Creative Callings

Posted on
Celeste Lewis

Retrospective exhibit follows the development of Rodney Hatfield’s art and music

Rodney Hatfield’s career in music and film has spanned four decades, shown here (middle) with The Hatfield Clan

For those who had a pulse and an inclination toward live music in the ’70s, ’80s and ’90s, it would have been difficult to miss a performance by Rodney Hatfield, with one or all of his legendary Lexington bands. Starting with Jazzbo and then the Hatfield Clan, the Shysters and the Metropolitan Blues All-Stars and now with the newest musical ensemble, Tin Can Buddha, Hatfield has been jamming for decades all over the Bluegrass. With his harmonica and vocals steeped in soulful blues, Hatfield often leaves audiences clapping, whooping and screaming for more.

If you’re an art lover, you may likely be familiar with the artwork of Rodney Hatfield, or Art Snake, as he is better known in the art world. Hatfield adopted the pseudonym years ago as a play on the academic term “art for arts’ sake,” displaying the clever wit that fans often look for in his work.

As a well-known performer and visual artist, Hatfield is a figure woven into the fabric of Lexington’s art and music scene. Many Lexington homes boast an Art Snake or two on the walls, and many music lovers have great memories attached to years of nights out on the town spent rocking with Hatfield and the talented array of local musicians he has played with over the years.

New works by Hatfield, including “Blue Moon Girls" (shown here), will be on display at a new exhibition at New Editions Gallery.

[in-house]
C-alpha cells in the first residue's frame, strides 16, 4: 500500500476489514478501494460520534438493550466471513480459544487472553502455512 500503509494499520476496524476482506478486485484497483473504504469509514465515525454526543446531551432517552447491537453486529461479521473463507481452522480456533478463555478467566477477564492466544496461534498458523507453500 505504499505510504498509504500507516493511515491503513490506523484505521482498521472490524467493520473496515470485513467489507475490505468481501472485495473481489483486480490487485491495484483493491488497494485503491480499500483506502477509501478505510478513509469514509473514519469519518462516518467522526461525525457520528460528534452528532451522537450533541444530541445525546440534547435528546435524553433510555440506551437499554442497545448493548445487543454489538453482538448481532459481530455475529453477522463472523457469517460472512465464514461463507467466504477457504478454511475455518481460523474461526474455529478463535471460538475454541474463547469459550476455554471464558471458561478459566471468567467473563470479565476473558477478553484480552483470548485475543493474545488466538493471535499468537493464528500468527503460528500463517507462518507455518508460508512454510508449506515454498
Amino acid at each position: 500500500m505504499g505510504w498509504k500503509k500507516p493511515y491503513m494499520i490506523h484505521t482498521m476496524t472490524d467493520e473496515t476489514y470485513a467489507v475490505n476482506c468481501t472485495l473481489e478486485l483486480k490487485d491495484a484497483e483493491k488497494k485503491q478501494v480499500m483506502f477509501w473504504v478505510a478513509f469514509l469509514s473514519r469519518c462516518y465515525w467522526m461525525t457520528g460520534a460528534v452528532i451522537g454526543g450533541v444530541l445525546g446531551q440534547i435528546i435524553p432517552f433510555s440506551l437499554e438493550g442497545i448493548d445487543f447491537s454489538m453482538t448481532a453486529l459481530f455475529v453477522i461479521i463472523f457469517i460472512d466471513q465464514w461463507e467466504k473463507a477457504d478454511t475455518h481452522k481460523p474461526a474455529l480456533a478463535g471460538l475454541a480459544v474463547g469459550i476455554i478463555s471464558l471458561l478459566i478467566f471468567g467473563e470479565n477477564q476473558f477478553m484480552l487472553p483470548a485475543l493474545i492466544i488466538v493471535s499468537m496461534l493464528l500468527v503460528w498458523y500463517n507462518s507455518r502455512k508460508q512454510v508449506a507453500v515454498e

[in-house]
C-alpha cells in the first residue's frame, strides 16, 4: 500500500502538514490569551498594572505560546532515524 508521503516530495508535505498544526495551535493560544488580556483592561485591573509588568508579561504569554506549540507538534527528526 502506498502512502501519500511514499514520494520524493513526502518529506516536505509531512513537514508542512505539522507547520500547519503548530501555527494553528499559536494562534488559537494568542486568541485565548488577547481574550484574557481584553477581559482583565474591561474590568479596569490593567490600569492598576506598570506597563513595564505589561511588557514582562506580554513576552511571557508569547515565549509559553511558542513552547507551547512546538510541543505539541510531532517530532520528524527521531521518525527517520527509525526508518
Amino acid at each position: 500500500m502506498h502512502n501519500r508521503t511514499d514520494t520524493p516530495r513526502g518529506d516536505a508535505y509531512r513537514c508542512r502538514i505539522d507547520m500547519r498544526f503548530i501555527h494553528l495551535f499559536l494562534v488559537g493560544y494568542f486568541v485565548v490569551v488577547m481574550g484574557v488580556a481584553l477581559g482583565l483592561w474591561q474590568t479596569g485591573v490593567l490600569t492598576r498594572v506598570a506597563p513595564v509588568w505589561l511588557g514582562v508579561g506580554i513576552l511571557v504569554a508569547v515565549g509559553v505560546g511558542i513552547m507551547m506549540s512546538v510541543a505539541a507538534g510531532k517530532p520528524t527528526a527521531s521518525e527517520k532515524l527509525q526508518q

Hatfield has taken his place among Kentucky’s most celebrated artists and has, as both a visual and musical artist, reached that milestone moment in a long and successful career — it’s time to look back. A retrospective of his work opens at New Editions Gallery in Chevy Chase on Nov. 16 and runs through late December.

As a child, Hatfield remembers always having been interested in drawing. He said he can’t remember a time when he didn’t draw, doodle and paint. His childhood in rural Pike County offered lots of time spent alone and out in nature, which proved to be the perfect incubator for an active imagination. Today he describes his ideas for paintings as coming from a place he can’t explain.

“An idea just comes, and it feels like it has always been there,” Hatfield said. “Art comes from a mysterious place. The creative process I use in painting is a lot the same as music. Performing a solo or being deep in a painting springs from the same place. Expressing and improvising musically has aided me with improvising on the canvas.”

Early on, Hatfield was reluctant to show his work outside his circle of friends. His girlfriend at the time strongly encouraged him to show his work to gallery owners and get some exposure and feedback. Not entirely comfortable with the idea, Hatfield agreed to show his work for the first time at the local restaurant Alfalfa with friend, local musician and artist Pat McNeese. The reaction was overwhelmingly positive, inspiring Hatfield to jump into creating more art and immersing himself more deeply. The next thing he knew, there were shows in other places like Chicago and Santa Fe, N.M., he said.

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